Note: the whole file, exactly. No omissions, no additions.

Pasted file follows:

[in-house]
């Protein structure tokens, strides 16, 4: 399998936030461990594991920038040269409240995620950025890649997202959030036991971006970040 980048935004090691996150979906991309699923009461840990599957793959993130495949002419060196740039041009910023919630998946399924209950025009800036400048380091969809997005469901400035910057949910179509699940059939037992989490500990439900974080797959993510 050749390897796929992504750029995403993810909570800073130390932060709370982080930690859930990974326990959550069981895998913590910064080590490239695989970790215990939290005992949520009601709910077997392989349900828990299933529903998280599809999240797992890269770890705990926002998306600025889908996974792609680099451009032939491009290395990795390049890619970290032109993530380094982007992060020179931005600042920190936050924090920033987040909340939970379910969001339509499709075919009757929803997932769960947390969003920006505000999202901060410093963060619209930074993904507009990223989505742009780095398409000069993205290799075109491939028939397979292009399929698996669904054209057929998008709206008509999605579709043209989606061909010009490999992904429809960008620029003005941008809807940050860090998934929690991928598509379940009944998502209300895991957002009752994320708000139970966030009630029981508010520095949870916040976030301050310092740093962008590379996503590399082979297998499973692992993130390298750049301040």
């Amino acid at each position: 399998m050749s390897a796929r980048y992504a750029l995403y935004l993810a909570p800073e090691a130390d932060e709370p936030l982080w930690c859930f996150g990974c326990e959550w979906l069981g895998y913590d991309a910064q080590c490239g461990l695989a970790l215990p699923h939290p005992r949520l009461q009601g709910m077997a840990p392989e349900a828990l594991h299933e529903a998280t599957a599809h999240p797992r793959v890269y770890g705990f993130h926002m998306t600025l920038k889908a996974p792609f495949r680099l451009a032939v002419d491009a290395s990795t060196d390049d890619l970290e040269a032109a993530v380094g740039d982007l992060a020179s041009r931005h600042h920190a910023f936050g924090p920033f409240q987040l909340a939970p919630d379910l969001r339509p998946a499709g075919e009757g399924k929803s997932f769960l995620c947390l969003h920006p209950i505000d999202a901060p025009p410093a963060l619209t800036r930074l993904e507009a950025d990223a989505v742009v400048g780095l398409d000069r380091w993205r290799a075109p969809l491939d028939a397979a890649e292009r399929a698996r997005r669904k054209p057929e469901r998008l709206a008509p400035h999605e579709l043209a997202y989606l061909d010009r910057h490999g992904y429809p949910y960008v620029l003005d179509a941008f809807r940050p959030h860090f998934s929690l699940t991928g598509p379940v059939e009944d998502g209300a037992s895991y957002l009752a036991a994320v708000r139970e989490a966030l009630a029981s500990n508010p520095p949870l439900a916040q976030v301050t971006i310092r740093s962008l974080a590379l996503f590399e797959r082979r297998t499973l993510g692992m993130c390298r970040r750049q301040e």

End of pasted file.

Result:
[in-house]
């Protein structure tokens, strides 16, 4: 399998936030461990594991920038040269409240995620950025890649997202959030036991971006970040 980048935004090691996150979906991309699923009461840990599957793959993130495949002419060196740039041009910023919630998946399924209950025009800036400048380091969809997005469901400035910057949910179509699940059939037992989490500990439900974080797959993510 050749390897796929992504750029995403993810909570800073130390932060709370982080930690859930990974326990959550069981895998913590910064080590490239695989970790215990939290005992949520009601709910077997392989349900828990299933529903998280599809999240797992890269770890705990926002998306600025889908996974792609680099451009032939491009290395990795390049890619970290032109993530380094982007992060020179931005600042920190936050924090920033987040909340939970379910969001339509499709075919009757929803997932769960947390969003920006505000999202901060410093963060619209930074993904507009990223989505742009780095398409000069993205290799075109491939028939397979292009399929698996669904054209057929998008709206008509999605579709043209989606061909010009490999992904429809960008620029003005941008809807940050860090998934929690991928598509379940009944998502209300895991957002009752994320708000139970966030009630029981508010520095949870916040976030301050310092740093962008590379996503590399082979297998499973692992993130390298750049301040």
């Amino acid at each position: 399998m050749s390897a796929r980048y992504a750029l995403y935004l993810a909570p800073e090691a130390d932060e709370p936030l982080w930690c859930f996150g990974c326990e959550w979906l069981g895998y913590d991309a910064q080590c490239g461990l695989a970790l215990p699923h939290p005992r949520l009461q009601g709910m077997a840990p392989e349900a828990l594991h299933e529903a998280t599957a599809h999240p797992r793959v890269y770890g705990f993130h926002m998306t600025l920038k889908a996974p792609f495949r680099l451009a032939v002419d491009a290395s990795t060196d390049d890619l970290e040269a032109a993530v380094g740039d982007l992060a020179s041009r931005h600042h920190a910023f936050g924090p920033f409240q987040l909340a939970p919630d379910l969001r339509p998946a499709g075919e009757g399924k929803s997932f769960l995620c947390l969003h920006p209950i505000d999202a901060p025009p410093a963060l619209t800036r930074l993904e507009a950025d990223a989505v742009v400048g780095l398409d000069r380091w993205r290799a075109p969809l491939d028939a397979a890649e292009r399929a698996r997005r669904k054209p057929e469901r998008l709206a008509p400035h999605e579709l043209a997202y989606l061909d010009r910057h490999g992904y429809p949910y960008v620029l003005d179509a941008f809807r940050p959030h860090f998934s929690l699940t991928g598509p379940v059939e009944d998502g209300a037992s895991y957002l009752a036991a994320v708000r139970e989490a966030l009630a029981s500990n508010p520095p949870l439900a916040q976030v301050t971006i310092r740093s962008l974080a590379l996503f590399e797959r082979r297998t499973l993510g692992m993130c390298r970040r750049q301040e």